I’m often asked (well okay, almost never, but you have to admit it’s a good lead in) what my problem is with fundamentalists.
My answer is not that I have such a serious quarrel with somebody saying there are five or six things one must adhere to in order to be “Christian.” Actually, I do, but that’s not the point today.
I have issues with fundamentalists on many levels, but most assuredly that I find them intellectually dishonest. Of course that charge can no doubt be leveled at many believers, those who give lip service to whatever their denomination tends to expound on as “truth” all the while not bothering to think about it, let alone actually investigate.
Today I want to look at the third in a series of statements made by Deepak Chopra.
There is no reliable guide to behavior outside your own heart and mind.
Now on first glance, that no doubt seems outrageously wrong. It can be seen as giving license to everyone to “do their own thing.” But on deeper analysis, this is not at all true.
For it does not mean that we are free to merely act wantonly, disregarding truth or morality. It requires that each of us discern as best we can, what is right or wrong in behavior. We do this in any number of ways, some good, some not so good, but we all do it.
Religious folks are want to claim sometimes that there can be no morality outside of religion, that it is the moral barometer of the world. This of course is not true, the human mind has the ability to define morality without reference to any God. Common sense at worst would guide most rational people to conclude that murder is wrong, so is thievery, and so on. Religion merely stamps these conclusions with some “higher” reason–God wants it that way.
Many of us are raised in a certain faith tradition, and thus we often adopt it’s morality scale as our own. At least for a time, that is. As we mature, go off to college, the real world, experiences sometimes conflict, sometimes re-enforce that. We stay, we change, we discard our religious affiliations accordingly.
Before I say more, let me acknowledge that for many people these thoughts never are entertained. Faith is a “part” of life they don’t think much about. They dutifully attend to faith matters as required, with little or no thought. Nothing jarring is occurring in terms of what they hear on Sunday and what they naturally believe, so all is well.
So, some of us actually evaluate our faith tradition against our personal beliefs, some of are vaguely aware that we are in sync or not, and others of us don’t think about it much at all. Those who claim they adhere to a particular theology because it is “the truth” have merely without really thinking about it, gravitated to a faith tradition that seems in keeping with their own natural proclivities. We are in essence “guided” to the place that sets out in detail our general beliefs.
This is true of the fundamentalist, though they would be loathe to admit it. The fact is, they read the bible, or hear the preaching, and they agree with this and that of what they take in. It agrees with how they have come to view the world. Happy are they when they see that witches are to be burned or that homosexuals are to be vilified, for they believed this independently of the bible, and long before they found affirmation in it.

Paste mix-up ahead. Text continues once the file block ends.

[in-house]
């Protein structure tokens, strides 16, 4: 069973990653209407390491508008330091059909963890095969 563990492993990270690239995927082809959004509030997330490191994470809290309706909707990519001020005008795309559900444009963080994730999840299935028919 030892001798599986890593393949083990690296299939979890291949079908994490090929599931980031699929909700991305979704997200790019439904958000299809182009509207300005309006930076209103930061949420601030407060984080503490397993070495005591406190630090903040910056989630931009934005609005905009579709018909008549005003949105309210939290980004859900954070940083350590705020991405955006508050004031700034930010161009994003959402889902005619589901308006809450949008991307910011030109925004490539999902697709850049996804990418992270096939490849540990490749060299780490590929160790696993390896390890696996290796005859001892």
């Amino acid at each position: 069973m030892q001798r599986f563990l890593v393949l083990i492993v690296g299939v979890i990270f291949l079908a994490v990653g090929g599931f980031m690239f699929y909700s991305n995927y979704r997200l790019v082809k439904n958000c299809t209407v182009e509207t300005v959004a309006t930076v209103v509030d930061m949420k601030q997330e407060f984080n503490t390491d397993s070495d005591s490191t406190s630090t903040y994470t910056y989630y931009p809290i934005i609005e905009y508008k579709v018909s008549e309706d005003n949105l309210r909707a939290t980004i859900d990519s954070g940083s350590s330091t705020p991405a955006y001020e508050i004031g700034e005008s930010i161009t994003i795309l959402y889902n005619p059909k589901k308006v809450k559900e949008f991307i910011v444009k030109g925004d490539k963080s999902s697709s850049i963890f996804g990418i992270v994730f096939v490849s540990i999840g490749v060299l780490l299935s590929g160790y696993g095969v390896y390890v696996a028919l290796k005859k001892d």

To protect this affirmation, they overlay it with a tight canvas of “infallibility.” The Bible becomes the actual “WORD” of God, correct to the last tittle, as they say. But of course, this is the great fallacy. For our fundamentalist friends all too quickly forget that they ignore a good deal of the bible all the time. Inerrancy doesn’t prevent them from eating pork, or not properly blooded animals. Nor does it keep them from lending with interest.
All kinds of nice ways are found around these difficulties, when pointed out, such as “the OT is superseded by the NT, we don’t have to follow those old Levitical laws.” They say this, by of course denying Jesus’ own words in the NT. Pick and choose is all they are doing, and while we all do so, most of us admit that fact. They do not.
We, (sane people like myself) know that the bible is in a sense like the constitution, a living document in some ways. Meant to show us how faith was expressed by others, and as a guide for how to figure out how to act today. The bible doesn’t purport to answer all of our questions today, but it can act as a framework for figuring out how we should decide these new issues.
For me, God must make sense. I cannot deal with a God who doesn’t. So for a good deal of my life, the only God I knew was that offered me by the fundamentalist, and I couldn’t relate to God in this way. A God of wrath, a God of anger, vengeance, and one who demanded me to feel deep guilt for my sinful existence was not a God I cared about knowing.
I got away from that God in Catholicism for a while. I was able to reconcile some of my confusion. Catholicism is, or so I thought, a fairly logically consistent faith tradition. Until it wasn’t. When I began to find that my heart was guiding me elsewhere, I began to see as well the fallacy. Logic was there, but it was based on a house of cards, each a supposition, unsupported, but supporting the next. I realized that logic doesn’t always mean truth.
Thus my foray some years ago into the more Eastern and “new thought”
traditions. For I cannot abide the uncomfortable feeling when God doesn’t “hang together.”